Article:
Whether you think trifoliate orange is a Citrus or not, this species is undeniably important to the lemons and oranges that we love to eat. Citrus trifoliata (pdf) makes an excellent rootstock for other Citrus species. It is very cold hardy (withstanding temperatures well below freezing), so other Citrus species grafted onto the rootstock can produce trees with tasty fruit that survive in cold climates. Arguably, the most significant advantage of a Citrus trifoliata rootstock is that it confers resistance to the citrus tristeza virus, the most economically-damaging Citrus disease. Trifoliate orange also hybridizes freely with other citrus, and has been used to make numerous crosses including: citremons (with lemons), citranges (with sweet oranges) , and citrumquats (with kumquats).

Also on the right side of the Garden here is a bed of heirloom annuals. Through the arch into the Trustees Terrace are row crops with pecan trees on one side.  This represents the first agricultural experimental station in Georgia, the trial garden for the early Savannah settlers.

            Next we went down the path with trees sold at the historic Berckman’s Orchard on the left.  Here we looked at the solitary bee condos.  These are made up of many tubes enclosed in a box or cylinder.  A bee lays an egg in one of the tubes, adds nectar for food and walls it in.  She then adds more eggs, one after the other and finally seals the tube with mud.  When the eggs have developed into bees and are ready to emerge they come out in reverse order.  The males are laid closer to the end and come out first so there will be plenty of males when the females emerge.

            By now it was getting warmer and the bees were at work. Following the hummingbird trail in reverse at this point, we passed into the Flower Garden below the Orchard.  Here was a slope of crepe myrtles, some yarrow, and a blue sage.  The carpenter bees were busy robbing the nectar from the blue sage without pollinating it by biting a hole in the end of the flower and not going through the tube of the flower where the anthers are.  The next stop was the wildflower meadow, which included yarrow, partridge pea, Mexican hat, Carolina desert chicory, wild bergamot, spotted beebalm, purple coneflower, blanket flower, black-eyed Susan, and brown-eyed Susan.

            The all American Selections Display Garden was blooming profusely, and the bees were all over it.  There seemed to be honey bees and smaller ones.  Down the walk we came to the second of the three wildflower meadows.  This second one has been changed to an aster garden, but was not really blooming yet.  The third one has been made into a grass meadow containing mostly cultivars of native grasses, such as panicums.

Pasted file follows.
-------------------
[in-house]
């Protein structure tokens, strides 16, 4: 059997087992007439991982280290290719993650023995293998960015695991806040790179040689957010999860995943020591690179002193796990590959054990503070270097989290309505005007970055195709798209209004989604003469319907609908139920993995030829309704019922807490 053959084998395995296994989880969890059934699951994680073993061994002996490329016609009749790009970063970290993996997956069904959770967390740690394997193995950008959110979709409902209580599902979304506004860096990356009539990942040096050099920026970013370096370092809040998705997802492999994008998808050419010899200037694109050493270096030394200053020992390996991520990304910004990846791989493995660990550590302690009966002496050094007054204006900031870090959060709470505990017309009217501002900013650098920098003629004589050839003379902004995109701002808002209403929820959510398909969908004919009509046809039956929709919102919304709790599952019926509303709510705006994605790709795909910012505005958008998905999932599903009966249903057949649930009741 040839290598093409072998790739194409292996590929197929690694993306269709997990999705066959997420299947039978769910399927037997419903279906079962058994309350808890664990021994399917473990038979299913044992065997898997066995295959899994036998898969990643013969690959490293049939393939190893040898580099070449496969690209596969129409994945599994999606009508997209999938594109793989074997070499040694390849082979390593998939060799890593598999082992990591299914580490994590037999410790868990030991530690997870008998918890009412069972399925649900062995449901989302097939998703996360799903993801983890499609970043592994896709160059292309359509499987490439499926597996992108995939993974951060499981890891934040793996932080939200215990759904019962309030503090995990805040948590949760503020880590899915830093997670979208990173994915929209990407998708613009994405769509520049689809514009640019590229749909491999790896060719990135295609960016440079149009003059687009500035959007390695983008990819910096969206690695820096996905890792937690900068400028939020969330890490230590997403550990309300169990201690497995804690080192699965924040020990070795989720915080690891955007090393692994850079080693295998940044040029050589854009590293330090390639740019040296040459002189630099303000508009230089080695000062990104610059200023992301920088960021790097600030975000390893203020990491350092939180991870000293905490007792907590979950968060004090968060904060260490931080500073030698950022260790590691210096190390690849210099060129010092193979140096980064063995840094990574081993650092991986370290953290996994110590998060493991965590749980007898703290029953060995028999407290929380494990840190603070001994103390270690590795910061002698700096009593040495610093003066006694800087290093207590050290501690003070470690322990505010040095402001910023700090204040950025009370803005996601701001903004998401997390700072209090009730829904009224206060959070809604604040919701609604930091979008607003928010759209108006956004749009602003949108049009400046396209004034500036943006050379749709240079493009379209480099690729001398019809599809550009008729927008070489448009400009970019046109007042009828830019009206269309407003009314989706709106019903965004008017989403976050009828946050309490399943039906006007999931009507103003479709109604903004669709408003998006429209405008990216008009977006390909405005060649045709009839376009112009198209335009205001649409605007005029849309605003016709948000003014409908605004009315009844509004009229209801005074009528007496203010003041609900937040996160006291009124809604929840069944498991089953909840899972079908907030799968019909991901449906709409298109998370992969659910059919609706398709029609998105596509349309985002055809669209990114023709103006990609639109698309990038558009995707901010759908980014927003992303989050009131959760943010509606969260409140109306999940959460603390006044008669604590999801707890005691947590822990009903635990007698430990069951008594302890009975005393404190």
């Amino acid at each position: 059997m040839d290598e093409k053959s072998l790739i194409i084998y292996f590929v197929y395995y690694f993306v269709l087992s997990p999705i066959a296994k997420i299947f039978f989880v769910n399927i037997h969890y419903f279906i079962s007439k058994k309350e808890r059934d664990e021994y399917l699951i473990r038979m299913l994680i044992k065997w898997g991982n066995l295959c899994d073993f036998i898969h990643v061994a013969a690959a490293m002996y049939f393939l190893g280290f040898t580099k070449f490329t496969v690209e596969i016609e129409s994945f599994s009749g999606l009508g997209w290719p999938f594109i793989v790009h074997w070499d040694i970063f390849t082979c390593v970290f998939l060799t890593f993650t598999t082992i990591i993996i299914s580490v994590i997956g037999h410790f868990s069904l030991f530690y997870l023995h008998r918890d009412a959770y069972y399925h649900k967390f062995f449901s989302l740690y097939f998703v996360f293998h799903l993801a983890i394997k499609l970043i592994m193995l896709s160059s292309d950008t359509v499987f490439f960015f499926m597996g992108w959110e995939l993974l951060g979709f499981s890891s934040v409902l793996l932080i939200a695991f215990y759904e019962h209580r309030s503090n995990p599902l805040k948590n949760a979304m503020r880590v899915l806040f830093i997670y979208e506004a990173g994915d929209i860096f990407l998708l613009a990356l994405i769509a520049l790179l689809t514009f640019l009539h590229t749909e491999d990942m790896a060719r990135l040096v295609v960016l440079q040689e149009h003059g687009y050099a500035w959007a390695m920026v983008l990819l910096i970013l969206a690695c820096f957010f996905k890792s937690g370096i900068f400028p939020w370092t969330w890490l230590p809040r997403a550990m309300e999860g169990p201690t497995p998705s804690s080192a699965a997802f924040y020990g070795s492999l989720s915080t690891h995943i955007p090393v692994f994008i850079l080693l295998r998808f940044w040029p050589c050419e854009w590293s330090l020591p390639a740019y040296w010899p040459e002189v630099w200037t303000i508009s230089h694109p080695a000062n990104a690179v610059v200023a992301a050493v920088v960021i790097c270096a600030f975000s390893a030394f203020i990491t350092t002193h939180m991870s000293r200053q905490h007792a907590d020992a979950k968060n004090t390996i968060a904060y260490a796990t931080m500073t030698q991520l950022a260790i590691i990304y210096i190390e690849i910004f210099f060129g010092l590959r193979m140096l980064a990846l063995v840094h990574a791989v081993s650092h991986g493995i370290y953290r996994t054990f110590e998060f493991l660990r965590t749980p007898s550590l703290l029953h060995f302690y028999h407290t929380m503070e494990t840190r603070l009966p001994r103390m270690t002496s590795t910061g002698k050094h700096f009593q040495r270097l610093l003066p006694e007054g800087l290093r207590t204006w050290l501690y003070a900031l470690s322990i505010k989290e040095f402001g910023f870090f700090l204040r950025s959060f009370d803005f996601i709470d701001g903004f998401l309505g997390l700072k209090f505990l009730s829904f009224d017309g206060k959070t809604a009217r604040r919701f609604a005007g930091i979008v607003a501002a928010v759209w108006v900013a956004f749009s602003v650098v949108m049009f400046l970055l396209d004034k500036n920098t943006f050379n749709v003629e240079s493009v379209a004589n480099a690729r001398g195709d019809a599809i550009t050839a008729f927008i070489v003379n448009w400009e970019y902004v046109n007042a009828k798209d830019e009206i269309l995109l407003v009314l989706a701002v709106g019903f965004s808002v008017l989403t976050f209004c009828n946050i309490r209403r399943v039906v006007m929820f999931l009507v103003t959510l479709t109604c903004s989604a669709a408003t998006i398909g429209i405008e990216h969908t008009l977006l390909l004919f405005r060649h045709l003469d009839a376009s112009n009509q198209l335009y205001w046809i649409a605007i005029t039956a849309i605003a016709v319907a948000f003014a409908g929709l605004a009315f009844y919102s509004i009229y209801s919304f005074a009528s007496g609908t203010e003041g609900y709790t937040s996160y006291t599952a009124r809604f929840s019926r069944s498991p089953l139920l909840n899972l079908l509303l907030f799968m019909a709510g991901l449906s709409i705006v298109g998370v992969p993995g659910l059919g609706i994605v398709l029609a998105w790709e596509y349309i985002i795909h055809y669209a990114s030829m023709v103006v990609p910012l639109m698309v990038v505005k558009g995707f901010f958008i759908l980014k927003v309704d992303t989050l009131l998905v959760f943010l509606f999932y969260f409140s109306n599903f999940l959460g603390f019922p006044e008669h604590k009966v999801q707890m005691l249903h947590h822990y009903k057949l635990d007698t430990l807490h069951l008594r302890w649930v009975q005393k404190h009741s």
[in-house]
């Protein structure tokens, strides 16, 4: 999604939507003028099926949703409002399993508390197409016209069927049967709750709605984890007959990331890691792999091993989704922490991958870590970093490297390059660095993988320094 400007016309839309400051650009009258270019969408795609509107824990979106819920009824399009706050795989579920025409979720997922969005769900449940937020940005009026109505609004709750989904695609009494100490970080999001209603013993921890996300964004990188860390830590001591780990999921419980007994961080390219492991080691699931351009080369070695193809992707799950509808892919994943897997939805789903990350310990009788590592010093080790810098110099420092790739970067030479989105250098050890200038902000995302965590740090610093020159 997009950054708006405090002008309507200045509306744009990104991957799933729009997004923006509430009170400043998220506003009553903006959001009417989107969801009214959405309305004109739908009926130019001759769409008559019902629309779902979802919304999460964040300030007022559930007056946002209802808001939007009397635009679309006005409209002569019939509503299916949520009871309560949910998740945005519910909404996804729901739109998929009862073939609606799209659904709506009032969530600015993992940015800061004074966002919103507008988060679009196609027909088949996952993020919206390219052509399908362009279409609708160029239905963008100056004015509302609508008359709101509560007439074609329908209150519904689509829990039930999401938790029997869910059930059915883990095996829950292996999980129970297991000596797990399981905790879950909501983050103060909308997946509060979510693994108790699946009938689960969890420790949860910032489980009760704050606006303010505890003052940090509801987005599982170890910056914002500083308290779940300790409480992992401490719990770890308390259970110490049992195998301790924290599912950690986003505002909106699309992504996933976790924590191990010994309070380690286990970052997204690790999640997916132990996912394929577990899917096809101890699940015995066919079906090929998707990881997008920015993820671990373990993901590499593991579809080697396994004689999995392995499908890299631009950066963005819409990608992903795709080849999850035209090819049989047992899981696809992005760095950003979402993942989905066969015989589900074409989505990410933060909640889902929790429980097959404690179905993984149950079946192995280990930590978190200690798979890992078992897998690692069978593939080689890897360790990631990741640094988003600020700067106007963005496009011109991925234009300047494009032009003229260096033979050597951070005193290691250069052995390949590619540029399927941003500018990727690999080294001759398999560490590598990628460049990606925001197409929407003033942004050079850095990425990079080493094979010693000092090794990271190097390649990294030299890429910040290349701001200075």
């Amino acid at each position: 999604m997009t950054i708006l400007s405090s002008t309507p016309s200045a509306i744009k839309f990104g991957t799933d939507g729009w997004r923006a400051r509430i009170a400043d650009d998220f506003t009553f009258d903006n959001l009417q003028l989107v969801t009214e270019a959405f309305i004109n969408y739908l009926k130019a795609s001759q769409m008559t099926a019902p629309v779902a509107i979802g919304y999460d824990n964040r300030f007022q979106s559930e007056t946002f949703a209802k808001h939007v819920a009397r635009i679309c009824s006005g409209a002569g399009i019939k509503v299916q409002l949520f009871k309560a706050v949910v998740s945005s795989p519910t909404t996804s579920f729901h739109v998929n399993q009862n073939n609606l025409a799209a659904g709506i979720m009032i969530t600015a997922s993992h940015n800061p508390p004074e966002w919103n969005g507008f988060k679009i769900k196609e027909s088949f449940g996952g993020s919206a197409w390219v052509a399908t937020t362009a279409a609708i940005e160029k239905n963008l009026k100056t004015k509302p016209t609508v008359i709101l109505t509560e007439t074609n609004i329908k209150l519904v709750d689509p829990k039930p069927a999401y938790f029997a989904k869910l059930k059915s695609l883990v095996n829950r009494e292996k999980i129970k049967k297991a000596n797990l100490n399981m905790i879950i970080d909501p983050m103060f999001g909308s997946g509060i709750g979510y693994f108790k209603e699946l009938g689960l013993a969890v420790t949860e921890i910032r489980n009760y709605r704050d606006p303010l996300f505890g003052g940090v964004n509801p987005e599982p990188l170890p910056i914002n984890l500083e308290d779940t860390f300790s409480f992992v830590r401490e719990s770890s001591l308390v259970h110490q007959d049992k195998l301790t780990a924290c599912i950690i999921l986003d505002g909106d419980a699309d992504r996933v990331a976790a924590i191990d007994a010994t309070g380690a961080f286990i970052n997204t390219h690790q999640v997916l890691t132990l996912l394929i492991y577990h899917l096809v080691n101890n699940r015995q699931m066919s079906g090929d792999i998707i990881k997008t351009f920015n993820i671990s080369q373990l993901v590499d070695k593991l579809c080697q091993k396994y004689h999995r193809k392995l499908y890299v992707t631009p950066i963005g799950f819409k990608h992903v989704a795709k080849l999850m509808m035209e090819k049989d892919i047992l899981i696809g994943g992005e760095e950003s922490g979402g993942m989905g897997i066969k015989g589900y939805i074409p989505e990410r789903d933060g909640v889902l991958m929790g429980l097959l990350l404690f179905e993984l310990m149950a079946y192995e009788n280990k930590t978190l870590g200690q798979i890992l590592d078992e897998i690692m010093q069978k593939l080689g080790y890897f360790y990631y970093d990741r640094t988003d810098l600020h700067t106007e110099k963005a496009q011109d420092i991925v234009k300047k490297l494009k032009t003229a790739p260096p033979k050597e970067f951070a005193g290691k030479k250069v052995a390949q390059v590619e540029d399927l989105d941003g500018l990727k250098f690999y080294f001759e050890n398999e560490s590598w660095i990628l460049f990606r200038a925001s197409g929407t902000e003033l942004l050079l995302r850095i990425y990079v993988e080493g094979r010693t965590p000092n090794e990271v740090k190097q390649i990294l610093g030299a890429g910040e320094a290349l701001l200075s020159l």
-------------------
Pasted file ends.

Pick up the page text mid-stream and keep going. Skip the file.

Walking behind the stage in the Flower Garden we saw many species of hibiscus.  There were also cannas beside the stage.  From here we started up the steps through the terraces.  First we stopped at the Fragrance Garden which included a lot of thyme.  The pollinators we saw busily working the thyme were both honey bees and bumble bees.  Here we also saw a female eastern tiger swallowtail butterfly and a silvery checkerspot butterfly.  We also began to see hummingbirds above us.  At our feet in the grass was Virginia buttonweed.

            Going up the grand staircase from the Sunflower Gate made by Andrew Crawford we passed lantanas, and white muhly grass that will look fantastic in the fall.  In the Rose Garden we noted that a lot of cleome had been planted.  One reason we are seeing so much of it in the Garden this year is that it has a smell that drives away deer. It seems to be working.  Other flowers have also been planted among the roses, including marigolds.  In the wood chip mulch we found some interesting mushrooms with black or gray tops and white stems.  Ronnie picked up an oak apple (gall) here.  We also saw several hummingbirds at this point.

            Reaching the ellipse we walked toward the Chapel where Ronnie and his mother found more tadpoles in the fountain.  In fact there was one sitting on a water lily leaf; he still had a tail.  Sue Wilde found a label on a woody shrub with velvety leaves that we could not identify earlier near the stage.  The name was Hibiscus grandiflora.  She also noted with surprise several long leaf pines in their grass stage.

            On our way back to the Conservatory we stopped again by the Heritage Garden to look the many lichens on an old wooden bench.  Behind the bench small flowered anise was blooming. Also by the Heritage Garden is a wonderful live oak tree.  A fairly young tree, it just doesn’t have the majesty of the grand old live oaks on the coastal plain or barrier islands.  Those trees were very important in shipbuilding, providing dense strong wood for the main keels of the early colonial ships.

            Lastly, we stopped in the Herb Garden to see if the pollinators were active there yet.  They were.  I think we mostly saw bumblebees and honey bees, especially around the cock’s comb.

            From here it was only a step into the Conservatory for conversation and snacks at Donderos.

Hugh Nourse